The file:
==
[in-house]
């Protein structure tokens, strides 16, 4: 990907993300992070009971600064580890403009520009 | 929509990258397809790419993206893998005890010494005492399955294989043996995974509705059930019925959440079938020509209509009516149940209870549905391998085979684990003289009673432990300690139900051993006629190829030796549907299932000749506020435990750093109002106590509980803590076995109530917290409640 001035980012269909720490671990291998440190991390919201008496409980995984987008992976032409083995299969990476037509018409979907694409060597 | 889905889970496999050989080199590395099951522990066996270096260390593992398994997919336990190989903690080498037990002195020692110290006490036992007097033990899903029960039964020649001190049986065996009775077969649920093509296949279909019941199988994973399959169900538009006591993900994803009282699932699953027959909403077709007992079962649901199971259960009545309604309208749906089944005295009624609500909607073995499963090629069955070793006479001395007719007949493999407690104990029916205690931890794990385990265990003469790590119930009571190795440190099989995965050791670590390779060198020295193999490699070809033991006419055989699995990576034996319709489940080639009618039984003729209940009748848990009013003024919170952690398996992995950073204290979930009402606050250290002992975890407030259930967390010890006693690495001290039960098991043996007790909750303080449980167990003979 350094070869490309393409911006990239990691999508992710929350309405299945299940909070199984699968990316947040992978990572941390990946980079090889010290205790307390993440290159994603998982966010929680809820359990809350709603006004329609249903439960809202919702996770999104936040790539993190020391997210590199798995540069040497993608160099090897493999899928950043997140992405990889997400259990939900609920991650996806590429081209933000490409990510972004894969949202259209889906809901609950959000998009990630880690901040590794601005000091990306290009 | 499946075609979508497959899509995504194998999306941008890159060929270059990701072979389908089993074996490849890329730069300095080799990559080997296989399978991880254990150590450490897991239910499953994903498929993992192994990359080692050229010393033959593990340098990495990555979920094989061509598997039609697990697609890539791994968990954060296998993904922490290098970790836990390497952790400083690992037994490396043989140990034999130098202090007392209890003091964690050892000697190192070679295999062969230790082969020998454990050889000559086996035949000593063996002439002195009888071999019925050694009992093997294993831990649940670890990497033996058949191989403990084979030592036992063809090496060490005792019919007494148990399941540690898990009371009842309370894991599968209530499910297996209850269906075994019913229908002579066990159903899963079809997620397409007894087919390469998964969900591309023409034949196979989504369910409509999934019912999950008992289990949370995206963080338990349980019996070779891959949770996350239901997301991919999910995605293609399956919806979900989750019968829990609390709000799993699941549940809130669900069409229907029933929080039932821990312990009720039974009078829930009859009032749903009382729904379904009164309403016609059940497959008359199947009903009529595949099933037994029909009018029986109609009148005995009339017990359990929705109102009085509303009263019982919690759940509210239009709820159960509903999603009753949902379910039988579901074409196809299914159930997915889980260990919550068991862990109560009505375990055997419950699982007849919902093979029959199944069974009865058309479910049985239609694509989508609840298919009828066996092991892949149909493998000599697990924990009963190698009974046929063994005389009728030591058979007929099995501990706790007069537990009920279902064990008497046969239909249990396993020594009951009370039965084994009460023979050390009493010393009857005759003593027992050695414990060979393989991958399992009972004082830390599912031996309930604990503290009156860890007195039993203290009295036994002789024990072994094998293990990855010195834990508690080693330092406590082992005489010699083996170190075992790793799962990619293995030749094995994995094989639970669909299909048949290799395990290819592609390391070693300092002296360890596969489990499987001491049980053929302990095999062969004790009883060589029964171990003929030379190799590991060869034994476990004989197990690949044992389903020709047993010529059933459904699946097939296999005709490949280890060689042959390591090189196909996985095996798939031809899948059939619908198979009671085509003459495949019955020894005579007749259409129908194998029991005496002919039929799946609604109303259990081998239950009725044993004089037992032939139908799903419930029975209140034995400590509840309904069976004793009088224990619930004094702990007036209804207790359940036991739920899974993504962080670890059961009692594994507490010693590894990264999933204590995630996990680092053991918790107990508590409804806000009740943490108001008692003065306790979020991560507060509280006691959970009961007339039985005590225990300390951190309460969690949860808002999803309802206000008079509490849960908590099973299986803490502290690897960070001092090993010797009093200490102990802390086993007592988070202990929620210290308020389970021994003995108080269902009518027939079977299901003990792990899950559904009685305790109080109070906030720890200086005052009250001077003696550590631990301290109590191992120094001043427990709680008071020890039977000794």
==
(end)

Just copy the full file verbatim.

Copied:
[in-house]
């Protein structure tokens, strides 16, 4: 990907993300992070009971600064580890403009520009 | 929509990258397809790419993206893998005890010494005492399955294989043996995974509705059930019925959440079938020509209509009516149940209870549905391998085979684990003289009673432990300690139900051993006629190829030796549907299932000749506020435990750093109002106590509980803590076995109530917290409640 001035980012269909720490671990291998440190991390919201008496409980995984987008992976032409083995299969990476037509018409979907694409060597 | 889905889970496999050989080199590395099951522990066996270096260390593992398994997919336990190989903690080498037990002195020692110290006490036992007097033990899903029960039964020649001190049986065996009775077969649920093509296949279909019941199988994973399959169900538009006591993900994803009282699932699953027959909403077709007992079962649901199971259960009545309604309208749906089944005295009624609500909607073995499963090629069955070793006479001395007719007949493999407690104990029916205690931890794990385990265990003469790590119930009571190795440190099989995965050791670590390779060198020295193999490699070809033991006419055989699995990576034996319709489940080639009618039984003729209940009748848990009013003024919170952690398996992995950073204290979930009402606050250290002992975890407030259930967390010890006693690495001290039960098991043996007790909750303080449980167990003979 350094070869490309393409911006990239990691999508992710929350309405299945299940909070199984699968990316947040992978990572941390990946980079090889010290205790307390993440290159994603998982966010929680809820359990809350709603006004329609249903439960809202919702996770999104936040790539993190020391997210590199798995540069040497993608160099090897493999899928950043997140992405990889997400259990939900609920991650996806590429081209933000490409990510972004894969949202259209889906809901609950959000998009990630880690901040590794601005000091990306290009 | 499946075609979508497959899509995504194998999306941008890159060929270059990701072979389908089993074996490849890329730069300095080799990559080997296989399978991880254990150590450490897991239910499953994903498929993992192994990359080692050229010393033959593990340098990495990555979920094989061509598997039609697990697609890539791994968990954060296998993904922490290098970790836990390497952790400083690992037994490396043989140990034999130098202090007392209890003091964690050892000697190192070679295999062969230790082969020998454990050889000559086996035949000593063996002439002195009888071999019925050694009992093997294993831990649940670890990497033996058949191989403990084979030592036992063809090496060490005792019919007494148990399941540690898990009371009842309370894991599968209530499910297996209850269906075994019913229908002579066990159903899963079809997620397409007894087919390469998964969900591309023409034949196979989504369910409509999934019912999950008992289990949370995206963080338990349980019996070779891959949770996350239901997301991919999910995605293609399956919806979900989750019968829990609390709000799993699941549940809130669900069409229907029933929080039932821990312990009720039974009078829930009859009032749903009382729904379904009164309403016609059940497959008359199947009903009529595949099933037994029909009018029986109609009148005995009339017990359990929705109102009085509303009263019982919690759940509210239009709820159960509903999603009753949902379910039988579901074409196809299914159930997915889980260990919550068991862990109560009505375990055997419950699982007849919902093979029959199944069974009865058309479910049985239609694509989508609840298919009828066996092991892949149909493998000599697990924990009963190698009974046929063994005389009728030591058979007929099995501990706790007069537990009920279902064990008497046969239909249990396993020594009951009370039965084994009460023979050390009493010393009857005759003593027992050695414990060979393989991958399992009972004082830390599912031996309930604990503290009156860890007195039993203290009295036994002789024990072994094998293990990855010195834990508690080693330092406590082992005489010699083996170190075992790793799962990619293995030749094995994995094989639970669909299909048949290799395990290819592609390391070693300092002296360890596969489990499987001491049980053929302990095999062969004790009883060589029964171990003929030379190799590991060869034994476990004989197990690949044992389903020709047993010529059933459904699946097939296999005709490949280890060689042959390591090189196909996985095996798939031809899948059939619908198979009671085509003459495949019955020894005579007749259409129908194998029991005496002919039929799946609604109303259990081998239950009725044993004089037992032939139908799903419930029975209140034995400590509840309904069976004793009088224990619930004094702990007036209804207790359940036991739920899974993504962080670890059961009692594994507490010693590894990264999933204590995630996990680092053991918790107990508590409804806000009740943490108001008692003065306790979020991560507060509280006691959970009961007339039985005590225990300390951190309460969690949860808002999803309802206000008079509490849960908590099973299986803490502290690897960070001092090993010797009093200490102990802390086993007592988070202990929620210290308020389970021994003995108080269902009518027939079977299901003990792990899950559904009685305790109080109070906030720890200086005052009250001077003696550590631990301290109590191992120094001043427990709680008071020890039977000794």